Modeled after American designs from the early 20th century, The Loar's archtop LH-300 guitar is carved from select, graduated woods for unparalleled acoustic projection.The Loar Carved Archtop (LH-300-VS) is a replica of the original archtop acoustic guitars from the 1920's. The Loar guitar features a top carved from graduated spruce, and tradition... Click To Read More About This Product
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Modeled after American designs from the early 20th century, The Loar's archtop LH-300 guitar is carved from select, graduated woods for unparalleled acoustic projection.
The Loar Carved Archtop (LH-300-VS) is a replica of the original archtop acoustic guitars from the 1920's. The Loar guitar features a top carved from graduated spruce, and traditional maple back and sides.
The Loar LH-300 guitar also features a vintage tobacco sunburst finish of polyurethane lacquer, a mahogany neck with vintage "V" profile, Grover tuners and a compensated adjustable ebony bridge. Case sold seperately.
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Pro Coverage gives you added warranty protection for your gear. Stepping in where the manufacturer's "normal wear and tear" coverage ends, our Pro Coverage program offers you upgraded coverage if your product ever fails Click To Read More About This Product.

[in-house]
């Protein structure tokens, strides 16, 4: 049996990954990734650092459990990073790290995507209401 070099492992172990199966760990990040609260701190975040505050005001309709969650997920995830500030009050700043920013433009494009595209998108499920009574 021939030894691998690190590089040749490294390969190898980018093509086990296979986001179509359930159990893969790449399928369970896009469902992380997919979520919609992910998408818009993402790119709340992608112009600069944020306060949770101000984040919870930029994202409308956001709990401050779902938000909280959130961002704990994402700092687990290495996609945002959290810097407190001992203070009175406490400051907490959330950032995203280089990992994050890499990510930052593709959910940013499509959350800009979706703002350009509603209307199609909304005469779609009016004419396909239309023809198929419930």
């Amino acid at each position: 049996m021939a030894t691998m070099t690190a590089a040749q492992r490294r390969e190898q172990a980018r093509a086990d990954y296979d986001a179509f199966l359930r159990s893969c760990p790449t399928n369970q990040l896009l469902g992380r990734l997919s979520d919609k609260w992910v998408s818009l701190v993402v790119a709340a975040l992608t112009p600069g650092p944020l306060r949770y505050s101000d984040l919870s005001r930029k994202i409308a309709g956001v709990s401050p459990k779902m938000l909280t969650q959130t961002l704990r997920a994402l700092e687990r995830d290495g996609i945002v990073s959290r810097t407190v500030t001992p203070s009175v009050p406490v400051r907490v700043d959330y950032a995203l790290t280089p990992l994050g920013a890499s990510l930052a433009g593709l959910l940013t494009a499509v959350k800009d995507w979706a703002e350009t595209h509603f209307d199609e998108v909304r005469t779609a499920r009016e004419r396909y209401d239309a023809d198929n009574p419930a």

Reviewed by 1 customer
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Comments about The Loar LH-300 Archtop Acoustic Guitar:
I sold my ancient L-7 a few years ago because it wasn't a very good example of one- tinny and quiet. I actually need guitars of all sorts, and I needed an acoustic archtop for jazz and western swing, so I was glad to see some working-man's guitars come out over the past few years. I love the old classics, but honestly, you don't drag $3000 guitars around when it's 105 degrees outside, or 20 below either, which is what our Nevada weather is like.
If you appreciate acoustic archtops for what they are intended in the first place, all I can say is that I like this guitar much better than the ancient L-7; more volume and better low-end bark, affordable, practical.
i accidentally ordered two- made a bid on Ebay for one, thought I, lost but won anyway after I'd already ordered the new one. I had a hard time figuring out which one to part with because they sounded different, but both very good. The (new) one I kept was a bit stronger in the mids and recorded really well.
I considered the LH600, which was warmer and really delightful, but laminated backs and sides are more sturdy for weather and travel extremes, so I bought the 300. Very happy.
I've read bad reviews about the finish, etc, but frankly I'm a working guy and I lovingly trash everything I play eventually, so I generally ignore imperfections on otherwise excellent, playable guitars that suit the job.
I highly recommend the LH300.
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